After Amazon and Barnes & Noble announced strong holidays driven by sales of eReaders and digital books, Apple announced that they sold 7.3 million iPads during the 4th quarter to bring total sales of the device up to 13.8 million since its release last April.
Total Kindle sales have been estimated at 4.4 million, but according to a recent Codex survey, 40% of books purchased on the iPad are through the Kindle store (presumably because it’s superior to the iBookstore in functionality and selection at this point).
B&N announces PubIt! a platform that allows authors and small publishers to upload digital content directly to their Nook device.
*nice to have some non-proxy B&N news.
Not to be outdone by the WSJs new weekend book review, the New York Times Book review has an interactive Literary Map of Manhattan detailing where 99 fictional New Yorkers did their thing.
Also, there is an article in said WSJ about the shrinking economics of digital publishing, which mentions (albeit unsourced) that Freedom had sold 35,000 digital editions through its first two weeks; a little more than a third of the 94,857 physical editions it sold in that time frame according to Nielsen BookScan.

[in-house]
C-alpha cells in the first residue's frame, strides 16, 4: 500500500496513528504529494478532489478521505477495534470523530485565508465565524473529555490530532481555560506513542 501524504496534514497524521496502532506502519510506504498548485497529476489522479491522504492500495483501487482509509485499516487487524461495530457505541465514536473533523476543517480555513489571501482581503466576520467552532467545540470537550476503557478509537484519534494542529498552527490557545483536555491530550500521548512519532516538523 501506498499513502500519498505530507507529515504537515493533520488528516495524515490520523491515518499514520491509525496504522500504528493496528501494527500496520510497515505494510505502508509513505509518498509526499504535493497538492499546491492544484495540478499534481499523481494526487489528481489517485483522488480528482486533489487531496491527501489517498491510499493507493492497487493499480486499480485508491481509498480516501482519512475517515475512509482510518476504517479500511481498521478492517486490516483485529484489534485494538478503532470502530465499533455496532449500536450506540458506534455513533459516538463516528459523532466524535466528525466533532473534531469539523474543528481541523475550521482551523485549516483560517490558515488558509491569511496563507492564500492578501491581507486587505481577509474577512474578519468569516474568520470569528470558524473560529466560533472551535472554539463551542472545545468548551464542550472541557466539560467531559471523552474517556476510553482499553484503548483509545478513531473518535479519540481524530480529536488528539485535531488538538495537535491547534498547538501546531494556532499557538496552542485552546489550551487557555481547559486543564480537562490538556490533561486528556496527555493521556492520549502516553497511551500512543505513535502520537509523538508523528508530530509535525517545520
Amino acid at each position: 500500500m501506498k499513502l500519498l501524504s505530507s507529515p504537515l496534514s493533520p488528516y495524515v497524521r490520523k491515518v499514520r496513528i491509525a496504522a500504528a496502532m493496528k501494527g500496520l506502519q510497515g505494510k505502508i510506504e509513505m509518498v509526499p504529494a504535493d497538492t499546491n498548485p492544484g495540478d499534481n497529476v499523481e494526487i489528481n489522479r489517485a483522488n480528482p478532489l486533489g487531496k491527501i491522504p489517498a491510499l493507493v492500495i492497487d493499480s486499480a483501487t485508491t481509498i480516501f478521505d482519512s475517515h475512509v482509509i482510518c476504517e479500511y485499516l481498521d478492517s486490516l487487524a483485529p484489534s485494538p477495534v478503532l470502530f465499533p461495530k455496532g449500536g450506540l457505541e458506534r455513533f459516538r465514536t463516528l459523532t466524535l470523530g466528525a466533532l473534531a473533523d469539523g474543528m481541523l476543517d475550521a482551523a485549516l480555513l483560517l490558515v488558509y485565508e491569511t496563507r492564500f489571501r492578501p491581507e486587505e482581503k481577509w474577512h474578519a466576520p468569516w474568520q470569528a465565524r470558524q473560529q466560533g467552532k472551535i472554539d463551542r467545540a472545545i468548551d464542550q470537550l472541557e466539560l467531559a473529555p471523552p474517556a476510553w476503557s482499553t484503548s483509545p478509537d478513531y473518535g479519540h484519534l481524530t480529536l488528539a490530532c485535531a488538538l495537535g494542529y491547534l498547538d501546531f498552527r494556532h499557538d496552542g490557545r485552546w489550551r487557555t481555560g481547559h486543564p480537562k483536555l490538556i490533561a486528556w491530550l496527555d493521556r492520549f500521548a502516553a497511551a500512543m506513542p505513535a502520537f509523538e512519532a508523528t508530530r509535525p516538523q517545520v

Design consultancy IDEO presents three concepts for the future of the book.
Kindle is now listed at $189 on Amazon and Barnes & Noble is selling the new Nook Wi-Fi for $149.
Read more at Galley Cat.
Meanwhile on the otherside of town, Apple announces they’ve sold 3 million iPads in the first 80 days on-sale.
regarding all things e-reader. Sue Halpern has a piece in NYROB weighing the virtues and flaws of the iPad.
Graphic by way of amnesiablog.com, in case you can’t tell.
Google sets a June-July launch date for its long delayed digital bookstore. The store will only sell books that aren’t tied up in Google’s settlement with authors and publishers.
… and remember this?